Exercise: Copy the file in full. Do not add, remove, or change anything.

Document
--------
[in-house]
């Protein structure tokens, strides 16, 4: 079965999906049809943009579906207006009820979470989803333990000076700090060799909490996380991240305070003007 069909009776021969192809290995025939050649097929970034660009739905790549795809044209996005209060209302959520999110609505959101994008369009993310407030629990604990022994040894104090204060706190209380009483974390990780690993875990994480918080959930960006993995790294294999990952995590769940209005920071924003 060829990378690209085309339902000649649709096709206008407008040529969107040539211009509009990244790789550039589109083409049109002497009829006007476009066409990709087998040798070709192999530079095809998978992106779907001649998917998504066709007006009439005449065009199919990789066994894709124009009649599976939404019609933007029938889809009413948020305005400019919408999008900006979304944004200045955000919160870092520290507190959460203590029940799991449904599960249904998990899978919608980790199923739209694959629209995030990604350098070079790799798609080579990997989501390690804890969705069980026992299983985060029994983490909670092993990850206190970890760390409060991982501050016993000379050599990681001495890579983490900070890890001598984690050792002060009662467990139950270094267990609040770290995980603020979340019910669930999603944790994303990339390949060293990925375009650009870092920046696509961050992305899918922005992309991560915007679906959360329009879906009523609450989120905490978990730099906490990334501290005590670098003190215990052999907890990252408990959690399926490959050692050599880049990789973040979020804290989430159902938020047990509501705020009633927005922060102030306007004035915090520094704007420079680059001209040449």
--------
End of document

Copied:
[in-house]
């Protein structure tokens, strides 16, 4: 079965999906049809943009579906207006009820979470989803333990000076700090060799909490996380991240305070003007 069909009776021969192809290995025939050649097929970034660009739905790549795809044209996005209060209302959520999110609505959101994008369009993310407030629990604990022994040894104090204060706190209380009483974390990780690993875990994480918080959930960006993995790294294999990952995590769940209005920071924003 060829990378690209085309339902000649649709096709206008407008040529969107040539211009509009990244790789550039589109083409049109002497009829006007476009066409990709087998040798070709192999530079095809998978992106779907001649998917998504066709007006009439005449065009199919990789066994894709124009009649599976939404019609933007029938889809009413948020305005400019919408999008900006979304944004200045955000919160870092520290507190959460203590029940799991449904599960249904998990899978919608980790199923739209694959629209995030990604350098070079790799798609080579990997989501390690804890969705069980026992299983985060029994983490909670092993990850206190970890760390409060991982501050016993000379050599990681001495890579983490900070890890001598984690050792002060009662467990139950270094267990609040770290995980603020979340019910669930999603944790994303990339390949060293990925375009650009870092920046696509961050992305899918922005992309991560915007679906959360329009879906009523609450989120905490978990730099906490990334501290005590670098003190215990052999907890990252408990959690399926490959050692050599880049990789973040979020804290989430159902938020047990509501705020009633927005922060102030306007004035915090520094704007420079680059001209040449």